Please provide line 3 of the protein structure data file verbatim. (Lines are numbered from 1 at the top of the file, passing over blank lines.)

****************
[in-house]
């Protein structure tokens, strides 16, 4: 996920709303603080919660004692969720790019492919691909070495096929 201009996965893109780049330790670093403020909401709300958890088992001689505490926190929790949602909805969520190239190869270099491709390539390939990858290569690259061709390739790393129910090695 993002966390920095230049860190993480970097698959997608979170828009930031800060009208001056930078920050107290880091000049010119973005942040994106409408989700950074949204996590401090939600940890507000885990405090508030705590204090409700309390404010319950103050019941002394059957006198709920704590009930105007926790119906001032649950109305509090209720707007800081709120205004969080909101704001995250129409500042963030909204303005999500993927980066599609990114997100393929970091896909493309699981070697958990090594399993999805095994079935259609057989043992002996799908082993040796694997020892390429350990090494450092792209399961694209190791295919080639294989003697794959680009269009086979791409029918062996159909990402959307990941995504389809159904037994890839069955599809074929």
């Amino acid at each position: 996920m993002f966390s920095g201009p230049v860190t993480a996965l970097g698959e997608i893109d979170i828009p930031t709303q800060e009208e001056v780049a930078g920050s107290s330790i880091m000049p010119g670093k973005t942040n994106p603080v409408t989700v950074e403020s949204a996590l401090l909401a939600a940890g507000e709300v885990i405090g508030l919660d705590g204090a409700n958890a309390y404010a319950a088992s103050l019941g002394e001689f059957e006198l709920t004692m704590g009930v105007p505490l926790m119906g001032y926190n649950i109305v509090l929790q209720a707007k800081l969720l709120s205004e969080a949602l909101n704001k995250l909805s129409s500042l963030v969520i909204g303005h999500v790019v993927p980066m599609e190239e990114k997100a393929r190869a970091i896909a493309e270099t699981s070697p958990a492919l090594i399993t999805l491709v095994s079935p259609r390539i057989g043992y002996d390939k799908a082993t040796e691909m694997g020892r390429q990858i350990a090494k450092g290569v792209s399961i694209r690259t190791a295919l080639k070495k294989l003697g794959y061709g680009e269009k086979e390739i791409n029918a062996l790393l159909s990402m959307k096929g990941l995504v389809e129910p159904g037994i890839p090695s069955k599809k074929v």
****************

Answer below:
């Amino acid at each position: 996920m993002f966390s920095g201009p230049v860190t993480a996965l970097g698959e997608i893109d979170i828009p930031t709303q800060e009208e001056v780049a930078g920050s107290s330790i880091m000049p010119g670093k973005t942040n994106p603080v409408t989700v950074e403020s949204a996590l401090l909401a939600a940890g507000e709300v885990i405090g508030l919660d705590g204090a409700n958890a309390y404010a319950a088992s103050l019941g002394e001689f059957e006198l709920t004692m704590g009930v105007p505490l926790m119906g001032y926190n649950i109305v509090l929790q209720a707007k800081l969720l709120s205004e969080a949602l909101n704001k995250l909805s129409s500042l963030v969520i909204g303005h999500v790019v993927p980066m599609e190239e990114k997100a393929r190869a970091i896909a493309e270099t699981s070697p958990a492919l090594i399993t999805l491709v095994s079935p259609r390539i057989g043992y002996d390939k799908a082993t040796e691909m694997g020892r390429q990858i350990a090494k450092g290569v792209s399961i694209r690259t190791a295919l080639k070495k294989l003697g794959y061709g680009e269009k086979e390739i791409n029918a062996l790393l159909s990402m959307k096929g990941l995504v389809e129910p159904g037994i890839p090695s069955k599809k074929v």